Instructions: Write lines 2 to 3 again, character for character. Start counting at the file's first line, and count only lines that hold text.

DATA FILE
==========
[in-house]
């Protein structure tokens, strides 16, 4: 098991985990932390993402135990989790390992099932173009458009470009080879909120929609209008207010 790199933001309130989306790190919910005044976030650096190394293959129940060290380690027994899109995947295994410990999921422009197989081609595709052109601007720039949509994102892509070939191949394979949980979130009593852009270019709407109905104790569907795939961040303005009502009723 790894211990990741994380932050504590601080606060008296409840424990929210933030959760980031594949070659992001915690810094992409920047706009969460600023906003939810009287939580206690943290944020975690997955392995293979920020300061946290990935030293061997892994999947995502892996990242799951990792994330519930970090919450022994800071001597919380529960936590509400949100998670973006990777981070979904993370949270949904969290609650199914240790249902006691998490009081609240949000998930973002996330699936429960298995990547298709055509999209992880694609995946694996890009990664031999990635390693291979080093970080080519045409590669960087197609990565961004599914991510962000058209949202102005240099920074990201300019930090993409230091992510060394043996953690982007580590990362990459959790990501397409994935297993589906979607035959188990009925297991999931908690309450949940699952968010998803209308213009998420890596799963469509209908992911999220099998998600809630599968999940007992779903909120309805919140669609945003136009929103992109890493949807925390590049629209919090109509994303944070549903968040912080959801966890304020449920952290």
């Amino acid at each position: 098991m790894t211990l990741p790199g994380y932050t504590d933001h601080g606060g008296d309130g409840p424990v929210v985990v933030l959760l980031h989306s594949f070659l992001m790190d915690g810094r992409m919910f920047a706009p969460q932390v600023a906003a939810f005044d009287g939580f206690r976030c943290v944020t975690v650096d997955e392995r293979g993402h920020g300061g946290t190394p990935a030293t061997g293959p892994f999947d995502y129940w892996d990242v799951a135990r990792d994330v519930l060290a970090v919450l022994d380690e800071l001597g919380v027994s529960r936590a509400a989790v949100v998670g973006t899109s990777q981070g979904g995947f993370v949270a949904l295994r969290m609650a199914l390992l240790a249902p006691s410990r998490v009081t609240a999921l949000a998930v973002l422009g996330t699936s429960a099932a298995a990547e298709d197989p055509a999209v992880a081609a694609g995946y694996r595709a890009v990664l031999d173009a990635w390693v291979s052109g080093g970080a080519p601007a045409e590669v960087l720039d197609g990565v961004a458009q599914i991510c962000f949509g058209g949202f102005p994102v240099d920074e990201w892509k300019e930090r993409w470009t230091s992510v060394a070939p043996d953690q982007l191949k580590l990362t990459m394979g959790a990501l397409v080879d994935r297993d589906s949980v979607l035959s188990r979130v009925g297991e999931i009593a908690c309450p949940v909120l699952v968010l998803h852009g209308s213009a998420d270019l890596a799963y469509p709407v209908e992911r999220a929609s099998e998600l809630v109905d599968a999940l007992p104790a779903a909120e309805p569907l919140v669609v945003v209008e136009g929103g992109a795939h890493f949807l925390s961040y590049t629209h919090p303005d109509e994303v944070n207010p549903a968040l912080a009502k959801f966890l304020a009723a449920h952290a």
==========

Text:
């Protein structure tokens, strides 16, 4: 098991985990932390993402135990989790390992099932173009458009470009080879909120929609209008207010 790199933001309130989306790190919910005044976030650096190394293959129940060290380690027994899109995947295994410990999921422009197989081609595709052109601007720039949509994102892509070939191949394979949980979130009593852009270019709407109905104790569907795939961040303005009502009723 790894211990990741994380932050504590601080606060008296409840424990929210933030959760980031594949070659992001915690810094992409920047706009969460600023906003939810009287939580206690943290944020975690997955392995293979920020300061946290990935030293061997892994999947995502892996990242799951990792994330519930970090919450022994800071001597919380529960936590509400949100998670973006990777981070979904993370949270949904969290609650199914240790249902006691998490009081609240949000998930973002996330699936429960298995990547298709055509999209992880694609995946694996890009990664031999990635390693291979080093970080080519045409590669960087197609990565961004599914991510962000058209949202102005240099920074990201300019930090993409230091992510060394043996953690982007580590990362990459959790990501397409994935297993589906979607035959188990009925297991999931908690309450949940699952968010998803209308213009998420890596799963469509209908992911999220099998998600809630599968999940007992779903909120309805919140669609945003136009929103992109890493949807925390590049629209919090109509994303944070549903968040912080959801966890304020449920952290």
């Amino acid at each position: 098991m790894t211990l990741p790199g994380y932050t504590d933001h601080g606060g008296d309130g409840p424990v929210v985990v933030l959760l980031h989306s594949f070659l992001m790190d915690g810094r992409m919910f920047a706009p969460q932390v600023a906003a939810f005044d009287g939580f206690r976030c943290v944020t975690v650096d997955e392995r293979g993402h920020g300061g946290t190394p990935a030293t061997g293959p892994f999947d995502y129940w892996d990242v799951a135990r990792d994330v519930l060290a970090v919450l022994d380690e800071l001597g919380v027994s529960r936590a509400a989790v949100v998670g973006t899109s990777q981070g979904g995947f993370v949270a949904l295994r969290m609650a199914l390992l240790a249902p006691s410990r998490v009081t609240a999921l949000a998930v973002l422009g996330t699936s429960a099932a298995a990547e298709d197989p055509a999209v992880a081609a694609g995946y694996r595709a890009v990664l031999d173009a990635w390693v291979s052109g080093g970080a080519p601007a045409e590669v960087l720039d197609g990565v961004a458009q599914i991510c962000f949509g058209g949202f102005p994102v240099d920074e990201w892509k300019e930090r993409w470009t230091s992510v060394a070939p043996d953690q982007l191949k580590l990362t990459m394979g959790a990501l397409v080879d994935r297993d589906s949980v979607l035959s188990r979130v009925g297991e999931i009593a908690c309450p949940v909120l699952v968010l998803h852009g209308s213009a998420d270019l890596a799963y469509p709407v209908e992911r999220a929609s099998e998600l809630v109905d599968a999940l007992p104790a779903a909120e309805p569907l919140v669609v945003v209008e136009g929103g992109a795939h890493f949807l925390s961040y590049t629209h919090p303005d109509e994303v944070n207010p549903a968040l912080a009502k959801f966890l304020a009723a449920h952290a």